Mocking clients for Testing

Test Doubles: The idea behind mocking Tango entities

Suppose we want to test a Tango Device, Device A. In particular, we want to assert that when a certain action is invoked on Device A, it should produce an expected result. This will prove to us that Device A ‘s implementation sufficiently manifests the behaviour we would like it to have.

Now suppose Device A depends on Device B to complete its action. In other words, the result will depend, in part, on the state of Device B. This means that to test this scenario, both devices need to be in a base state that we control.

This might be difficult to achieve when using real devices since it might require a lot of orchestration and manipulation of details irrelevant to the test scenario, i.e. to get Device B into the required state.

A Test Double is a component that can act as a real device but is easier to manipulate and configure into the states that we want during testing. This means that we can replace Device B with its Test Double as long as it conforms to the interface that Device A expects.

What’s more, we can manipulate the Test Double to respond in the way we expect Device B to respond under the various conditions we want to test. A Mock is simply a type of Test Double that might have some conditional logic or behaviour to help in testing.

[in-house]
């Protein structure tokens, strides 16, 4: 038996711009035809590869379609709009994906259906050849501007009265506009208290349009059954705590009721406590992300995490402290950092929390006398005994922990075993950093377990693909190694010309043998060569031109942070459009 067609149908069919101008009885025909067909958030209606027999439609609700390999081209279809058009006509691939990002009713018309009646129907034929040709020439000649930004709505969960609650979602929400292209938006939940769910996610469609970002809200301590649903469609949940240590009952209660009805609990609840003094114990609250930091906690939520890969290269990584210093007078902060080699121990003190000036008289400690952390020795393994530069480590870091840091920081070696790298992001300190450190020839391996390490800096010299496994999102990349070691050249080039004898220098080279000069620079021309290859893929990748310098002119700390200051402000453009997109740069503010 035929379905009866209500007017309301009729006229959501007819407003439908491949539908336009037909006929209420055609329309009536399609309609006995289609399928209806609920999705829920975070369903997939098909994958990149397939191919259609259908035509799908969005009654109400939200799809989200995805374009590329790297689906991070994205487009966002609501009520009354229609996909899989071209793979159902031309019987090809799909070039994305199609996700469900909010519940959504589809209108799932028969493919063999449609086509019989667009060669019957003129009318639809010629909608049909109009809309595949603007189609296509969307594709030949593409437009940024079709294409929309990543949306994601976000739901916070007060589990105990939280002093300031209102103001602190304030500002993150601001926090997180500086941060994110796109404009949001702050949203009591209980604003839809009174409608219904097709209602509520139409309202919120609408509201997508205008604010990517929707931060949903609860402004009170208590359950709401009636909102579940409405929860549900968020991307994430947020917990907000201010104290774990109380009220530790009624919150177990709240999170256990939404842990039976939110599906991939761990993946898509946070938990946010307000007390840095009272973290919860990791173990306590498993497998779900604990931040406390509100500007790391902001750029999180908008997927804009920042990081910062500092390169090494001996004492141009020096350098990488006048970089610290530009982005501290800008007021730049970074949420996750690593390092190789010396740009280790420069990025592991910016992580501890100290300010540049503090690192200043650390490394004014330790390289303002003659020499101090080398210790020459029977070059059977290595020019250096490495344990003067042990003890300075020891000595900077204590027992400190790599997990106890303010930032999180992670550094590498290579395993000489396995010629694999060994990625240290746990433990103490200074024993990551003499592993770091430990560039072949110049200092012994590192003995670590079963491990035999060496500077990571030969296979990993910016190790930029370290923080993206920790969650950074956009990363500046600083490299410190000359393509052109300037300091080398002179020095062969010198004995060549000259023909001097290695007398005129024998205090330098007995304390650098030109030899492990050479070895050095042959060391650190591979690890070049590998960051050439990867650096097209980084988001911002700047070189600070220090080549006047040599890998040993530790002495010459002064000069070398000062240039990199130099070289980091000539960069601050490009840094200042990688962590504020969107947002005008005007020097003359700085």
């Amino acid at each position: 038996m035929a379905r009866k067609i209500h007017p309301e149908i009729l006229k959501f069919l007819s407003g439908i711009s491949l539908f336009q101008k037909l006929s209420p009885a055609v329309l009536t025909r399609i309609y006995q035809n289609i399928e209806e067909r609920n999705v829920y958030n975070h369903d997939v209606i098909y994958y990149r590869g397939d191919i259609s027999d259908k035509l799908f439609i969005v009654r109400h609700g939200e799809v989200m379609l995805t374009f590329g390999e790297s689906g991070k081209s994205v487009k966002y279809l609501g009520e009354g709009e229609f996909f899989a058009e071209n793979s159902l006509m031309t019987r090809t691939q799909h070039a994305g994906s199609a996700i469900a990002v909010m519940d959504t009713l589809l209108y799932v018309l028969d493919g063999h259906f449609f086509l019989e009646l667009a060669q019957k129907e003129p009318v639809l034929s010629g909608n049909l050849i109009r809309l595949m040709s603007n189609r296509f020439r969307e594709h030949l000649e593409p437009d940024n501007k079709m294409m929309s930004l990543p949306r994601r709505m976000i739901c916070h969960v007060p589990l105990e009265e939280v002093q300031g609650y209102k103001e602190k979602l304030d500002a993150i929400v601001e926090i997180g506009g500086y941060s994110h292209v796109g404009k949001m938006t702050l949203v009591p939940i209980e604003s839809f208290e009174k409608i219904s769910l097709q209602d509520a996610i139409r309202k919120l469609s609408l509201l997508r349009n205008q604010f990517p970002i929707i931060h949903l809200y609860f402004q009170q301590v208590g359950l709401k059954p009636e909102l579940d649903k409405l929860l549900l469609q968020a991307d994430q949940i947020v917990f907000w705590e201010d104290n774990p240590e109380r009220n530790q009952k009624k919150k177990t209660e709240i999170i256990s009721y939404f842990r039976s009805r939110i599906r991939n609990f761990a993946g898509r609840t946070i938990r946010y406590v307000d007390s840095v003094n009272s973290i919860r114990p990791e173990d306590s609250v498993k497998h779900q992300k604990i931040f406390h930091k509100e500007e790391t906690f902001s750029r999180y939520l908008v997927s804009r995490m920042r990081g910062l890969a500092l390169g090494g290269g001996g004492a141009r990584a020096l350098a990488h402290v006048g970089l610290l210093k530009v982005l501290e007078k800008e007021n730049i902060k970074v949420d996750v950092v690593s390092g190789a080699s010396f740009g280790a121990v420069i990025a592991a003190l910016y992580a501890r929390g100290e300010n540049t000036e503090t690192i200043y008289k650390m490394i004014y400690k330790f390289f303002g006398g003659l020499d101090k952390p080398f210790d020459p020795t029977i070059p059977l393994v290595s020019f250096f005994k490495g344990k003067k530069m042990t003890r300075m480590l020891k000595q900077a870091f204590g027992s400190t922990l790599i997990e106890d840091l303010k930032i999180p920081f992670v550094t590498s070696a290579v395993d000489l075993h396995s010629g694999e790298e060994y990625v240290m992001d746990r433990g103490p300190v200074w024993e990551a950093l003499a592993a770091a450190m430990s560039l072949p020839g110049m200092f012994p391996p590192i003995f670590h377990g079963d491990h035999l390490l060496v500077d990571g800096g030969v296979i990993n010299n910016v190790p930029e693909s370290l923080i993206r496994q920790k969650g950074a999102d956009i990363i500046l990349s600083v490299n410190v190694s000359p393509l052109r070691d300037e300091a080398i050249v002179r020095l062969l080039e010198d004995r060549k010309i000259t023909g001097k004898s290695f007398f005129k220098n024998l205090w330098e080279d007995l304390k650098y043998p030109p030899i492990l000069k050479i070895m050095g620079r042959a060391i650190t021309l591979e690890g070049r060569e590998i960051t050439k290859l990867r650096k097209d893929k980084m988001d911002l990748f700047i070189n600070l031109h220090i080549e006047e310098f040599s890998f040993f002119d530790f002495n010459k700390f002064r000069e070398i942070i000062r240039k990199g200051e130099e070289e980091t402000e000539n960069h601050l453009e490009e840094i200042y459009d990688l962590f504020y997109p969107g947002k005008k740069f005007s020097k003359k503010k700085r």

Tango’s DeviceProxys

In Tango, the DeviceProxy is an object that allows communication between devices. It can be regarded as the client part of a client-server interaction.

Thus, any Tango device (say, Device A) that depends on a secondary Tango device (Device B) will need to use a DeviceProxy to connect and communicate with the secondary device (Device B).

This invariably means that in the implementation of Device A, it will be instantiating and using a DeviceProxy object.

However, the mechanism by which this happens is a multi-step process which requires communication with a TangoDB DS and an appropriately configured Tango system that contains a deployed Device B.


If we can replace the DeviceProxy object that Device A will use to communicate to Device B with our own Mock object (DeviceProxyMock), we can test the behaviour of Device A while faking the responses it expects to receive from querying Device B. All this without the need for deploying a real Device B, since for all intents and purposes, the DeviceProxyMock would represent the real device.